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Limting peak voltage

Skynet

New Member
Hello everyone,

I'm looking for a way to suppress peak voltage on my A/F LAMBDA SENSOR. The point is to run my car richer during racing and not have the PCM emissions kick in and suppress the extra fuel and oxygen. The way the PCM works is it actively monitors spikes and drops in voltage and if the average is above or bellow a certain percent value over a time window, then an error is thrown with the assumption that something broke, which then puts the vehicle into limp mode. No good. I'm trying to figure out a way to limit peak voltage, very similar to an inductor, but would work on a DC circuit. I cant use simple resistors because resistors also effect the floor of the voltage range, which at idle or cruise speed would cause the lambda value to be to low and an error would be thrown. I need to suppress just peak voltage, not a hard stop, just apply more resistance the stronger the DC voltage gets. Is there a mechanism that does not involve computers that I can employ to give me anything close to the effect?
 
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rjenkinsgb

Well-Known Member
Most Helpful Member
It very much depends on the output circuit of the lambda transducer.

If it is would not be damaged by a partial short circuit, a simple shunt voltage regulator or even just a diode or diode + resistor across it may do the trick.
But, that may damage some types of device.

Do you have an exact part number or datasheet for the specific sensor?
 

Skynet

New Member
The part number is LFJD188G1A. I do not have a data sheet, I don't know where to get one.

Correct me if im wrong, but wont a resistor affect the whole voltage range? This may not work because it would drive the output voltage to low at idol and would throw an error. After doing research I was thinking of using a transistor resistor, as this would allow me to dynamically control how much voltage to let through by controlling the base voltage. But, as you pointed out, doing resistance type shunting or regulating may damage devices.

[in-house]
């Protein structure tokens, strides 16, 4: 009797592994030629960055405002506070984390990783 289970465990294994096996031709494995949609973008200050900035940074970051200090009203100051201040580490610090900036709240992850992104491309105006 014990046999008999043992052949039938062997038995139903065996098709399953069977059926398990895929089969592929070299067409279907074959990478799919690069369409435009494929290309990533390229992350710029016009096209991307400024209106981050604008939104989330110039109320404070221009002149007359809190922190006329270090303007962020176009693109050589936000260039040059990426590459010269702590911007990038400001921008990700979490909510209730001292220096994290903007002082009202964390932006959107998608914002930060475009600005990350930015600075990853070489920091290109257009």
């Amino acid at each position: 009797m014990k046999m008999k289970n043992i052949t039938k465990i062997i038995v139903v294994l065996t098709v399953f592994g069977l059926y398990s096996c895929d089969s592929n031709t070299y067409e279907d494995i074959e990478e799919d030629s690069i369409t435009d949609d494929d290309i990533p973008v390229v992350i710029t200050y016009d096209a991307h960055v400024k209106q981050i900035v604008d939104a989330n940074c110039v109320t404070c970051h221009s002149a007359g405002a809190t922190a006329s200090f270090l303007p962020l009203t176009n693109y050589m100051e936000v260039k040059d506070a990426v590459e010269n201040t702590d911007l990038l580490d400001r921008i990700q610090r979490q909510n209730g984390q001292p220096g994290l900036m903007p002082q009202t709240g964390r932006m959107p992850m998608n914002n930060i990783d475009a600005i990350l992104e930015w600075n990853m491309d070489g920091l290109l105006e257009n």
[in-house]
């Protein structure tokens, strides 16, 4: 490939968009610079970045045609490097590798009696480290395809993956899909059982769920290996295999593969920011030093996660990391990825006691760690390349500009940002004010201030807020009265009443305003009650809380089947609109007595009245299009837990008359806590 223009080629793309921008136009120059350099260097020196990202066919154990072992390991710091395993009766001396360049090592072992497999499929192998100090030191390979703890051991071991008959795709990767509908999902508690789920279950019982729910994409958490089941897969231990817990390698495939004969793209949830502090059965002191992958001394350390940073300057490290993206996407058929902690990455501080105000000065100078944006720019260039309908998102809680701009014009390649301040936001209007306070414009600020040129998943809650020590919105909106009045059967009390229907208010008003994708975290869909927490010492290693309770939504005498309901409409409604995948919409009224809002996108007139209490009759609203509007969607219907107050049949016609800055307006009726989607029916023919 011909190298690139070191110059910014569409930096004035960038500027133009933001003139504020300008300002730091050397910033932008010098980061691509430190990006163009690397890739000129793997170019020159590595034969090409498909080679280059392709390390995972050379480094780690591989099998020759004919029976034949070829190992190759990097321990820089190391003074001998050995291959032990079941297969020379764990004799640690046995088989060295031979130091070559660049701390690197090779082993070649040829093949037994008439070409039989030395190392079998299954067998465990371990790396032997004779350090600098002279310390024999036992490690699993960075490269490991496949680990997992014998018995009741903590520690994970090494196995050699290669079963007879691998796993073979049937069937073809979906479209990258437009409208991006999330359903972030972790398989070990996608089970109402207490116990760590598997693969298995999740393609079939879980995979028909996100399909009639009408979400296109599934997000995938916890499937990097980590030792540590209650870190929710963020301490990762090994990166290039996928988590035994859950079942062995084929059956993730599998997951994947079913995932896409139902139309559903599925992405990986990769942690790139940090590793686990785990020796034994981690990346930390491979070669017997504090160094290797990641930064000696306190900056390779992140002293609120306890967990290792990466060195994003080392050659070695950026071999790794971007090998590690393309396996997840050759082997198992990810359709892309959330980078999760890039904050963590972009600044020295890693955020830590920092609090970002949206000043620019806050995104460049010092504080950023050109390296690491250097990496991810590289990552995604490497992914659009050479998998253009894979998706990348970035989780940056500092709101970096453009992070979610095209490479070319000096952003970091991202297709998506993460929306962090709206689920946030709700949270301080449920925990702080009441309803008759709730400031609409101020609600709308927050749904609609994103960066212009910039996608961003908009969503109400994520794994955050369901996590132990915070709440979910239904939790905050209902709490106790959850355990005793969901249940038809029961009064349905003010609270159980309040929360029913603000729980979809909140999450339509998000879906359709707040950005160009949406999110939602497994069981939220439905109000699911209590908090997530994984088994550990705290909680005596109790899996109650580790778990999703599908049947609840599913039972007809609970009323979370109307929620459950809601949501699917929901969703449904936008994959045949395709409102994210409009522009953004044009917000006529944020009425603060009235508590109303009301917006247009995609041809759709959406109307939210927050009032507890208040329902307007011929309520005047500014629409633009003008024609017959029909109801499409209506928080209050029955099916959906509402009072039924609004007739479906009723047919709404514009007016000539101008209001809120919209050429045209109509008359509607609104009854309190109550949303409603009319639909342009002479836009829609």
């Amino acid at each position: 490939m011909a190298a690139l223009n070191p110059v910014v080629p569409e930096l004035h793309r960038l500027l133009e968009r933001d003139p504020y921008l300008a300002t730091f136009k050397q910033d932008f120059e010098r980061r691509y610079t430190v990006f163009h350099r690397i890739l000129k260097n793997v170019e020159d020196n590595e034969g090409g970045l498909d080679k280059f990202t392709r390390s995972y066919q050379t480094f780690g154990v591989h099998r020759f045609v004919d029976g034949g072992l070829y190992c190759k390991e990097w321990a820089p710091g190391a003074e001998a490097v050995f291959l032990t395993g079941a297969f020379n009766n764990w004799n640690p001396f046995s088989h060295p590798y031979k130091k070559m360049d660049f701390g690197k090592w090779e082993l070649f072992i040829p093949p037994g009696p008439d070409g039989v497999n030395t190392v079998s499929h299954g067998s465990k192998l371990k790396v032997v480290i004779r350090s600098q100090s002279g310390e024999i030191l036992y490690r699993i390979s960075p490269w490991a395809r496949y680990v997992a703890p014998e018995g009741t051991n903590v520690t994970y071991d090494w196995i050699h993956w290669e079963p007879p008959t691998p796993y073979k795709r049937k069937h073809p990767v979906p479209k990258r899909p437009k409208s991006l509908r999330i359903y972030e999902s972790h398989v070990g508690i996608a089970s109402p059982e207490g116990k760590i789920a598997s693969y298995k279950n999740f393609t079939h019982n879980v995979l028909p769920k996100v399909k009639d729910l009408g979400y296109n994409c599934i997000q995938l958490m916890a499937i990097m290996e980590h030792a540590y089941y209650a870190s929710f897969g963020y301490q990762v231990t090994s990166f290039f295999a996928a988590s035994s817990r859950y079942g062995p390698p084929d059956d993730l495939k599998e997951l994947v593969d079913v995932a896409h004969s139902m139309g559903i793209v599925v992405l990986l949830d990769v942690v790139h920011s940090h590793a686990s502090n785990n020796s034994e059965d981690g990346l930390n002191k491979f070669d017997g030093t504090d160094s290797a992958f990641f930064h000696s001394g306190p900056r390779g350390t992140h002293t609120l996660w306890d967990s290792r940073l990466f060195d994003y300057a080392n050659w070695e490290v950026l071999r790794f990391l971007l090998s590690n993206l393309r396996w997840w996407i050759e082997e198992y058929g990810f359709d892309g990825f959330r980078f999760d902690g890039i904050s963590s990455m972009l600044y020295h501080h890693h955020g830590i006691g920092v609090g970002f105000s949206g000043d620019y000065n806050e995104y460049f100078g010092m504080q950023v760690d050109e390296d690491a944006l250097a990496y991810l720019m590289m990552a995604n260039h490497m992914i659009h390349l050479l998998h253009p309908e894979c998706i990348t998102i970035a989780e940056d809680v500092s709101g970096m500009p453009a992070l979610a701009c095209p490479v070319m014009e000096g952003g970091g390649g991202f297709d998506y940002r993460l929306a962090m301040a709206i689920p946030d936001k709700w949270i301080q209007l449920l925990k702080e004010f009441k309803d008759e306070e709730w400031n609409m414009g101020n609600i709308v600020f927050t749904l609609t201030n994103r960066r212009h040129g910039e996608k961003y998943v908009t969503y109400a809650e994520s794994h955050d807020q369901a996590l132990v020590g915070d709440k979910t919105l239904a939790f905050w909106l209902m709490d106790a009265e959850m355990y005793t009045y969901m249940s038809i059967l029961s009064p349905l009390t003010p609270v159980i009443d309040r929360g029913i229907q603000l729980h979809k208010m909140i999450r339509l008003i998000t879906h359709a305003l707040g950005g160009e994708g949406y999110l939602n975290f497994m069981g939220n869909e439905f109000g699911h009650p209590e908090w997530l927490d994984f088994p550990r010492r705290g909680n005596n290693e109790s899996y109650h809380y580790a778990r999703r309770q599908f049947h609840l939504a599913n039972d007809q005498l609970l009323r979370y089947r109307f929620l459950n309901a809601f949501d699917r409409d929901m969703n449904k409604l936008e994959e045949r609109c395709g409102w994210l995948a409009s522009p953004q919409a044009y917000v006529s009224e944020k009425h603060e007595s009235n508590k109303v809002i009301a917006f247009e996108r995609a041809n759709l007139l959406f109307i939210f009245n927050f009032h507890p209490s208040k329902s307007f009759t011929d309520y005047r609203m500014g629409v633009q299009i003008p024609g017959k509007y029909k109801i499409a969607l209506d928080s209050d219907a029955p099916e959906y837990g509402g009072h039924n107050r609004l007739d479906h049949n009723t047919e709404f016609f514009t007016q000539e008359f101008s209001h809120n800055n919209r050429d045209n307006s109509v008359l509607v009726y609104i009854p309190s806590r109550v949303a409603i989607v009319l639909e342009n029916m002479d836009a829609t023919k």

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rjenkinsgb

Well-Known Member
Most Helpful Member
I cannot find any data on that device..
From one of the bits of generic data I found, the sensor output typically varies from 100mV to 800mV or more.

A normal silicon diode conducts at around 0.6 - 0.7V, so would limit the voltage to that range.
A diode in series with a lowish value resistor (100 Ohms?) would progressively load the sensor output as the voltage increased above the 0.6 - 0.7V level. It would have no effect at lower voltages.


Adding eg. a 100 Ohm resistor in series with the sensor output to the ECU, then the diode + resistor combination across the ECU side, should half the output above the 0.7V point without too much excess load on the sensor.

Or the 100 ohms series and something like a 470 ohm pot or preset resistor from the ECU side of that to the diode would allow you so "tune" the amount of reduction, above the diode threshold voltage, from a hard limit to only a slight reduction.

For a lower voltage limit threshold you could use an adjustable shunt regulator.
 

Skynet

New Member
I guess knowing how much resistance the sensor can take before it fries would be a really useful thing before throwing in resistors into the mix.
 
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Skynet

New Member
Would applying resistors before the sensor have similar effect of suppressing peak voltage without subjecting the sensor to excessive resistance?
 

picbits

Well-Known Member
The output of a lambda sensor is slow enough to sample it with a microcontroller and replicate the signal in real time after applying some kind of simple digital filter.
 

ClydeCrashKop

Well-Known Member
Most Helpful Member
Would a zener diode work here?
 
I like the zener diode idea, since it would run in parallel and you could switch it in and out easily. But the lambda sensor outputs less than a volt...forcing a lean conditition would only be about 0.2V, I think.

I suggest unplugging the O2 and plug in a [possibly adjustable] voltage circuit.
 

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